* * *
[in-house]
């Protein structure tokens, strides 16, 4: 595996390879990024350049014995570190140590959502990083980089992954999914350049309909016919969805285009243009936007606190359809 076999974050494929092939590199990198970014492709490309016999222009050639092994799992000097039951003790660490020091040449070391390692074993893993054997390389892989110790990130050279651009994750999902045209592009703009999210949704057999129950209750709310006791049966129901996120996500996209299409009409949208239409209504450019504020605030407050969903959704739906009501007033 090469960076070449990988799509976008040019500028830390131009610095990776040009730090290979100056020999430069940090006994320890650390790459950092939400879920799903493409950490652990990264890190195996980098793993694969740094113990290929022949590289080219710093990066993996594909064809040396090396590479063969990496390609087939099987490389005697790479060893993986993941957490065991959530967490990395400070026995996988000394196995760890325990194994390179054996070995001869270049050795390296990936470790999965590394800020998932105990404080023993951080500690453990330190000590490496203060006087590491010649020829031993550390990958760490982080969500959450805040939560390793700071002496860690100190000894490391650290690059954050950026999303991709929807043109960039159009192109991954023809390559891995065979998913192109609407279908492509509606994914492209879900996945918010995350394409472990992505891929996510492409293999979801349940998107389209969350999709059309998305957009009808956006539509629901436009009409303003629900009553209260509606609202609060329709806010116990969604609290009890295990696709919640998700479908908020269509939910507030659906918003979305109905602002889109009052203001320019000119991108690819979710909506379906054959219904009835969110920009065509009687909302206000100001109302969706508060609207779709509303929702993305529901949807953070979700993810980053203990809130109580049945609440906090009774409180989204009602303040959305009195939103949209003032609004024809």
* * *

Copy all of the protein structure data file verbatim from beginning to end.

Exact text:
[in-house]
């Protein structure tokens, strides 16, 4: 595996390879990024350049014995570190140590959502990083980089992954999914350049309909016919969805285009243009936007606190359809 076999974050494929092939590199990198970014492709490309016999222009050639092994799992000097039951003790660490020091040449070391390692074993893993054997390389892989110790990130050279651009994750999902045209592009703009999210949704057999129950209750709310006791049966129901996120996500996209299409009409949208239409209504450019504020605030407050969903959704739906009501007033 090469960076070449990988799509976008040019500028830390131009610095990776040009730090290979100056020999430069940090006994320890650390790459950092939400879920799903493409950490652990990264890190195996980098793993694969740094113990290929022949590289080219710093990066993996594909064809040396090396590479063969990496390609087939099987490389005697790479060893993986993941957490065991959530967490990395400070026995996988000394196995760890325990194994390179054996070995001869270049050795390296990936470790999965590394800020998932105990404080023993951080500690453990330190000590490496203060006087590491010649020829031993550390990958760490982080969500959450805040939560390793700071002496860690100190000894490391650290690059954050950026999303991709929807043109960039159009192109991954023809390559891995065979998913192109609407279908492509509606994914492209879900996945918010995350394409472990992505891929996510492409293999979801349940998107389209969350999709059309998305957009009808956006539509629901436009009409303003629900009553209260509606609202609060329709806010116990969604609290009890295990696709919640998700479908908020269509939910507030659906918003979305109905602002889109009052203001320019000119991108690819979710909506379906054959219904009835969110920009065509009687909302206000100001109302969706508060609207779709509303929702993305529901949807953070979700993810980053203990809130109580049945609440906090009774409180989204009602303040959305009195939103949209003032609004024809």